Application and Infrastructure Monitoring (Host Units)
Dynatrace application and infrastructure monitoring is provided via installation of a single Dynatrace OneAgent on each monitored host in your environment. OneAgent is licensed on a per-host basis (virtual or physical server).
However, not all hosts are of equal size. Larger hosts consume more host units than do smaller-sized hosts. We use the amount of RAM on a monitored server as a measuring stick to determine the size of a host (that is how many host units it comprises). The advantage of this approach is its simplicity—we don’t take technology-specific factors into consideration (for example, the number of JVMs or the number of microservices that are hosted on a server). It doesn't matter if a host is .NET-based, Java-based, or something else. You can have 10 JVMs or 1,000 JVMs; such factors don't affect the amount of monitoring that an environment consumes.
OneAgent can operate in two different modes. By default, OneAgent operates in Full-Stack Monitoring mode. Alternatively, you can use Infrastructure Monitoring mode to monitor hosts that don't require full-stack visibility. Infrastructure mode consumes fewer host units than Full-Stack mode.
Refer to the host unit weighting table below to see how many host units are consumed based on the amount of RAM a monitored server has. Total host-unit consumption is calculated based on the sum of all host units of all modes and monitored systems. For details about the host unit quota split, see Host unit quota allocation.
|Max. RAM||Host units (Full-Stack1)||Host units (Infrastructure2)|
When the amount of RAM on a host falls between the values listed in the table above, the number is rounded up. For example, a host with 12 GB RAM consumes 1 host unit because 12 GB falls between 8 GB and 16 GB.
For Infrastructure Monitoring mode, the same rounding principle applies. If a host unit cap is enabled for your Cloud Infrastructure license, the number of host units consumed by a host is capped at 1.0. If you have an existing agreement that doesn't reflect the
When OneAgent is integrated using universal injection, operation of OneAgent is based on the application level (i.e, application-only monitoring), not the host level. Such cases occur when you don’t have access to the underlying server or host, whether physical or virtual, and therefore can't install OneAgent directly on the hosts. Examples include, but are not limited to, AWS Fargate (serverless containers), Red Hat OpenShift Container Platform (PaaS), Pivotal Web Services (PaaS), and Solaris Zone.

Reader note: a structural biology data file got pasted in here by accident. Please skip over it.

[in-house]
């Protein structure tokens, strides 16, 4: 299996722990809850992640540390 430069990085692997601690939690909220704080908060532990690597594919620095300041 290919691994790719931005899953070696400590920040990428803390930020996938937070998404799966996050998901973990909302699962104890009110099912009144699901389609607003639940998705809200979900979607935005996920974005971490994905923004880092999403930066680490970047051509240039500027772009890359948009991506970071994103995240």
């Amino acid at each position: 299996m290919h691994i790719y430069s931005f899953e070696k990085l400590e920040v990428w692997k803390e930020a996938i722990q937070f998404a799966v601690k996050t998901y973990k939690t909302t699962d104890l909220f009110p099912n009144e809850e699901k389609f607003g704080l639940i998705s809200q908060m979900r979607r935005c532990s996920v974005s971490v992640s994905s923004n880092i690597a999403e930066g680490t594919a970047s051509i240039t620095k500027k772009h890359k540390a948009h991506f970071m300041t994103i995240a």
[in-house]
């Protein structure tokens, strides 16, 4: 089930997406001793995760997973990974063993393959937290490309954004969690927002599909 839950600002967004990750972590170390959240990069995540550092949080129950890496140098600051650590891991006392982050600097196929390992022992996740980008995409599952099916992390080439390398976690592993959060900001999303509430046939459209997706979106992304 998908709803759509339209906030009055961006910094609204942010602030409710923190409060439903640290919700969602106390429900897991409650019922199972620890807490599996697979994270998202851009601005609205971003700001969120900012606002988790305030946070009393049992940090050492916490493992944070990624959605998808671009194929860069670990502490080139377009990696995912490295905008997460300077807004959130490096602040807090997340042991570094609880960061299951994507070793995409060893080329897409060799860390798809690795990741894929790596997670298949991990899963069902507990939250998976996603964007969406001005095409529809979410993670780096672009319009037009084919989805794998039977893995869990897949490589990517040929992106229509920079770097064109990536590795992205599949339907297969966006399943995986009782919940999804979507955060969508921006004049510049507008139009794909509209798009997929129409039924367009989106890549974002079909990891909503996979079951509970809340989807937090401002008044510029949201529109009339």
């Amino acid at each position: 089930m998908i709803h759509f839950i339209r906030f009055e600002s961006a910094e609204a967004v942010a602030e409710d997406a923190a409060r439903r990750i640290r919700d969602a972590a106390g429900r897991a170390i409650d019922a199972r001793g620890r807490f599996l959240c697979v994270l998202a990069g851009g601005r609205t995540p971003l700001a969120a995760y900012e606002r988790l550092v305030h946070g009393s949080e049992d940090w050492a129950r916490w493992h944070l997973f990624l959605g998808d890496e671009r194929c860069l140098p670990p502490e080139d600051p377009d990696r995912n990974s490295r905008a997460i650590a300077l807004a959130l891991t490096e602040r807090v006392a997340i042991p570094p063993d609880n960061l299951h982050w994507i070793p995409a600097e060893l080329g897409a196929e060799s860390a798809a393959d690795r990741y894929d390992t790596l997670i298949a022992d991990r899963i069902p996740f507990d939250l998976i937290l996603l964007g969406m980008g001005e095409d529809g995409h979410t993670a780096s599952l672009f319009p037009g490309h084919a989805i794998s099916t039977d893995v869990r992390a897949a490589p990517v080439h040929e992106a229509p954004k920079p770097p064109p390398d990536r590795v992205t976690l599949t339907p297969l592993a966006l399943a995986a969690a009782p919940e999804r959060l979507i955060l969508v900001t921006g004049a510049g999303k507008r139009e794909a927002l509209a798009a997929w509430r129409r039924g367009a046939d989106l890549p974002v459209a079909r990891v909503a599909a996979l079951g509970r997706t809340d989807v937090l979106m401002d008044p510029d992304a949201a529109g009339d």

For these technologies, host units are calculated based on memory detected at the operating system instance or container level. Calculations take into account the detected memory limit, such as container memory limits. If no memory limits are detected, calculations may use the underlying host memory, which may reflect a higher number of host units.
Note that Azure App Services running on the App Service (Dedicated) plan are licensed based upon the number and size of virtual machine instances, regardless of how many applications run on the instances.
For Azure App Service on Linux and Azure App Service for Containers, host units are calculated based on the memory limit setting of the App Service of individual containers.
- 4 Serverless containers run concurrently for 1 hour. Each container has a memory limit of 1 GB RAM.
4 hosts x 0.1 host unit weighting = 0.4 host units
- 2 Docker containers run on a host that has 16 GB RAM for 1 hour in application-only monitoring mode. Without a memory limit detected, the containers will consume 2 host units in total as 16 GB RAM per container will be detected.
2 hosts x 1.0 host unit weighting = 2 host units
- An Azure premium v2 App Service plan containing 16 GB of memory and running 8 containers will report
8 x 16 GB memory = 8 host unitswhen in fact, the consumption will be based on only 1 host unit.
Host unit overages (optional)
If you've arranged for an allotment of host units to monitor your hosts and you're entitled to exceed this number (that is overages are allowed for your account), the overages will be calculated in host unit hours. For example, if you've arranged to monitor up to 10 host units (a maximum of 160 GB total RAM) and your account allows for overages, if you connect another host that equates to 2 host units you'll have 12 host units in total and will, therefore, have exceeded your quota by 2 host units. If you continue to monitor your hosts using 12 host units for a full week, you'll accrue an overage of 336 host unit hours.
2 (host units) x 24 (hours a day) x 7 (days) = 336 (host unit hours overage)
To add or remove overages from your account, contact Dynatrace Sales.
Host unit hours
A host unit hour represents the consumption of a host unit over a time period. 1 host unit hour equates to 1 host unit being consumed for 1 hour. A host with 16 GB of RAM (that is 1 host unit) running for a full day consumes 24 host unit hours.
For example, say you have 1,000 host unit hours available and you want to monitor a host that has 64 GB RAM (which equates to 4 host units). If you keep the host running for a full day, it will consume 96 host unit hours.
4 (host units) x 24 (hours a day) = 96 (host unit hours)
The 1,000 host unit hours will be consumed in slightly more than 10 days.